Bryson, Alex and Gomez, Rafael
Why have workers stopped joining unions? Accounting for the rise in never-membership in Britain.
British Journal of Industrial Relations, 43
This paper tracks the rise in the percentage of employees who have never become union members (‘never-members’) since the early 1980s and shows that it is the reduced likelihood of ever becoming a member rather than the haemorrhaging of existing members which is behind the decline in overall union membership in Britain. We estimate the determinants of ‘never-membership’ and consider how much of the rise can be explained by structural change in the labour market and how much by change in preferences among employees. We find a similar trend in the unionised sector, indicating that the rise in never membership for the economy as a whole is not linked solely to a decline in the number of recognised workplaces.
||This is an electronic version of an Article published in the British Journal of Industrial Relations 43(1) pp. 67-92 ©  Blackwell Publishing. Articles available via LSE Research Articles Online are protected under intellectual property law, including copyright law. Any use made of the contents should comply with the relevant law.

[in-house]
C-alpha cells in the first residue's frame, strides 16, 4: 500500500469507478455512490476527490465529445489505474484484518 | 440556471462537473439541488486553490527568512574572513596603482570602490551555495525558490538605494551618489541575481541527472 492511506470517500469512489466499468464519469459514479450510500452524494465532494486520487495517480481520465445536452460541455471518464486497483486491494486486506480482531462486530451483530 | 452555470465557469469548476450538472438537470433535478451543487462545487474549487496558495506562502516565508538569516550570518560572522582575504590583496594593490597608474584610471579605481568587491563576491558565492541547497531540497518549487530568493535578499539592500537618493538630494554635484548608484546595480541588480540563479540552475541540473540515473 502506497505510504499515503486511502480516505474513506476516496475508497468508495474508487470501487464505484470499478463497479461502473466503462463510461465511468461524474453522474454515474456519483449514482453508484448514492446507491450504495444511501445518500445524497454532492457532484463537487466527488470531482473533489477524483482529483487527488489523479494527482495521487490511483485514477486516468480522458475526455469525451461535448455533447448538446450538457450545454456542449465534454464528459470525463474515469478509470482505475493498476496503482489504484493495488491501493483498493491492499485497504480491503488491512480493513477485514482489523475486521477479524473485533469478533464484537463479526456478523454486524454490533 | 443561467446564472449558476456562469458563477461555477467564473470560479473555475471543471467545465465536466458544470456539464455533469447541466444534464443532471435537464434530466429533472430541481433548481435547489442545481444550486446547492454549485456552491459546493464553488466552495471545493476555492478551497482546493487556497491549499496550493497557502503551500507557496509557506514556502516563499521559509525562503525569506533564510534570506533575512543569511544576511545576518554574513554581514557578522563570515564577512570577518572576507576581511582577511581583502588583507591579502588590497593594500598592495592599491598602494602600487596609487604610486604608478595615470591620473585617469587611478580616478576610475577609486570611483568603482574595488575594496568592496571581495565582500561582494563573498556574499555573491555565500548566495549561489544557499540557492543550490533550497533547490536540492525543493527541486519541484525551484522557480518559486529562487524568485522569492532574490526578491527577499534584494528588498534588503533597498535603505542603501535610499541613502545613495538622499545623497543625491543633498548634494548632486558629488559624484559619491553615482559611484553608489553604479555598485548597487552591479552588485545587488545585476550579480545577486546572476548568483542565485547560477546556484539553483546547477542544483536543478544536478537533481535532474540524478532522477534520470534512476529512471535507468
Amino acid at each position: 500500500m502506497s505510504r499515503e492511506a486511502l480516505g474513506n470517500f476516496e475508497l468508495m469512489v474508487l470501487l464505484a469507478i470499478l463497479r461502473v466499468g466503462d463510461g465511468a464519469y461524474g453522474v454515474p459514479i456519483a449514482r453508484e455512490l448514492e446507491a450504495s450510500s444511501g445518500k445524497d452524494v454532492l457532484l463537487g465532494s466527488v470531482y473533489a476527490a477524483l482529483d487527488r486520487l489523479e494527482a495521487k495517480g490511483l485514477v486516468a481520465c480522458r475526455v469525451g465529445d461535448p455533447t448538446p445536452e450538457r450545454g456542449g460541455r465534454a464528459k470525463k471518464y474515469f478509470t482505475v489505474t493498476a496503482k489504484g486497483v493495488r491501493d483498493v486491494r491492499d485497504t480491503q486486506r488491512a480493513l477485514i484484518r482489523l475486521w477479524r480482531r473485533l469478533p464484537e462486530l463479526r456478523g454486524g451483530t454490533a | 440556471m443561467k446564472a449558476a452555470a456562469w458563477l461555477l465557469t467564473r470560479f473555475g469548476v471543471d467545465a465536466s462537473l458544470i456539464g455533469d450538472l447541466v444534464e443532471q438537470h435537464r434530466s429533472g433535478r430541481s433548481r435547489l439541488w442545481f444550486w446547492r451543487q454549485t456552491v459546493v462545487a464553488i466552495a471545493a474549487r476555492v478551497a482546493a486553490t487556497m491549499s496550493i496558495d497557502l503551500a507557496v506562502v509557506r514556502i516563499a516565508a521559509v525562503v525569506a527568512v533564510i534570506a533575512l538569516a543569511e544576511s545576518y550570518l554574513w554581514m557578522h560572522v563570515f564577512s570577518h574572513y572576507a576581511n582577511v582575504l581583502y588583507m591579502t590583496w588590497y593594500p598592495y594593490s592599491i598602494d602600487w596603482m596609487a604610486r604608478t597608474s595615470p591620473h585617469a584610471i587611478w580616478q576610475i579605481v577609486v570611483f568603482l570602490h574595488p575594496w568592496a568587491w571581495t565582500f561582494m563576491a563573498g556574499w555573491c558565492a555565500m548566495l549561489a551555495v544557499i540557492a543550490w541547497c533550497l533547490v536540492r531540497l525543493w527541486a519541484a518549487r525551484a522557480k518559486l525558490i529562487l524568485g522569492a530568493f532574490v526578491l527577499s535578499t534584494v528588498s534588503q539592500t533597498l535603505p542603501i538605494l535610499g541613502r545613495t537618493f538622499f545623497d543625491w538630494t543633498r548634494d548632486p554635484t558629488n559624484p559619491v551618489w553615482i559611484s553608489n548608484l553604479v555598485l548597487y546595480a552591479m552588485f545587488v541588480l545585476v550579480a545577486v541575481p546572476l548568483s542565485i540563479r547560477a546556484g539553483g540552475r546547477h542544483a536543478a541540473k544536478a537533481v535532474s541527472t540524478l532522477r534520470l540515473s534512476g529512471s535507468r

|Library of Congress subject classification:
||H Social Sciences > HD Industries. Land use. Labor
|Journal of Economic Literature Classification System:
||J - Labor and Demographic Economics > J5 - Labor-Management Relations, Trade Unions, and Collective Bargaining > J51 - Trade Unions: Objectives, Structure, and Effects
J - Labor and Demographic Economics > J3 - Wages, Compensation, and Labor Costs > J31 - Wage Level and Structure; Wage Differentials by Skill, Training, Occupation, etc.
J - Labor and Demographic Economics > J5 - Labor-Management Relations, Trade Unions, and Collective Bargaining > J50 - General
||Research centres and groups > Managerial Economics and Strategy Group
Collections > Economists Online
||11 Aug 2005
Actions (login required)
||Record administration - authorised staff only